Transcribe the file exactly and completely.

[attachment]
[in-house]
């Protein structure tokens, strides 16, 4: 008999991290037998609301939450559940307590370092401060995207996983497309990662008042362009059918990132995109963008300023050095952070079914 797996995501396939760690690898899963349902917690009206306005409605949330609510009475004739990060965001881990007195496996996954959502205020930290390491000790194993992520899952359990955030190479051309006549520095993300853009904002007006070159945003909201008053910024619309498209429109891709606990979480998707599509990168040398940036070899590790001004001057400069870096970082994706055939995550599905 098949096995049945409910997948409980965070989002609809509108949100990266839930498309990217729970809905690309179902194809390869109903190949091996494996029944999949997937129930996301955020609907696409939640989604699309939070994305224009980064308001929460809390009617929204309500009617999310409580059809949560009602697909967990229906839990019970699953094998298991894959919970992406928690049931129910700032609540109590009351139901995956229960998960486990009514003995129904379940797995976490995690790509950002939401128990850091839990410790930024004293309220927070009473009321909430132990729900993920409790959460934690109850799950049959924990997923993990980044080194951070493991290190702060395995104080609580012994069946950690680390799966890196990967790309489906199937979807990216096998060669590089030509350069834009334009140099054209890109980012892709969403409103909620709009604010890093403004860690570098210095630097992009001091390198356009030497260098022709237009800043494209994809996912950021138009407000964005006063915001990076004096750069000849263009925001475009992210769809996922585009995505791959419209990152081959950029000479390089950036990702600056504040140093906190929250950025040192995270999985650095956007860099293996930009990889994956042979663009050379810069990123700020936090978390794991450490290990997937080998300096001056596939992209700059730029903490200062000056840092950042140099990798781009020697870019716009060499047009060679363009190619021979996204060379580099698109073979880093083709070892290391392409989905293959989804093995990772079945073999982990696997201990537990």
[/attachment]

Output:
[in-house]
């Protein structure tokens, strides 16, 4: 008999991290037998609301939450559940307590370092401060995207996983497309990662008042362009059918990132995109963008300023050095952070079914 797996995501396939760690690898899963349902917690009206306005409605949330609510009475004739990060965001881990007195496996996954959502205020930290390491000790194993992520899952359990955030190479051309006549520095993300853009904002007006070159945003909201008053910024619309498209429109891709606990979480998707599509990168040398940036070899590790001004001057400069870096970082994706055939995550599905 098949096995049945409910997948409980965070989002609809509108949100990266839930498309990217729970809905690309179902194809390869109903190949091996494996029944999949997937129930996301955020609907696409939640989604699309939070994305224009980064308001929460809390009617929204309500009617999310409580059809949560009602697909967990229906839990019970699953094998298991894959919970992406928690049931129910700032609540109590009351139901995956229960998960486990009514003995129904379940797995976490995690790509950002939401128990850091839990410790930024004293309220927070009473009321909430132990729900993920409790959460934690109850799950049959924990997923993990980044080194951070493991290190702060395995104080609580012994069946950690680390799966890196990967790309489906199937979807990216096998060669590089030509350069834009334009140099054209890109980012892709969403409103909620709009604010890093403004860690570098210095630097992009001091390198356009030497260098022709237009800043494209994809996912950021138009407000964005006063915001990076004096750069000849263009925001475009992210769809996922585009995505791959419209990152081959950029000479390089950036990702600056504040140093906190929250950025040192995270999985650095956007860099293996930009990889994956042979663009050379810069990123700020936090978390794991450490290990997937080998300096001056596939992209700059730029903490200062000056840092950042140099990798781009020697870019716009060499047009060679363009190619021979996204060379580099698109073979880093083709070892290391392409989905293959989804093995990772079945073999982990696997201990537990």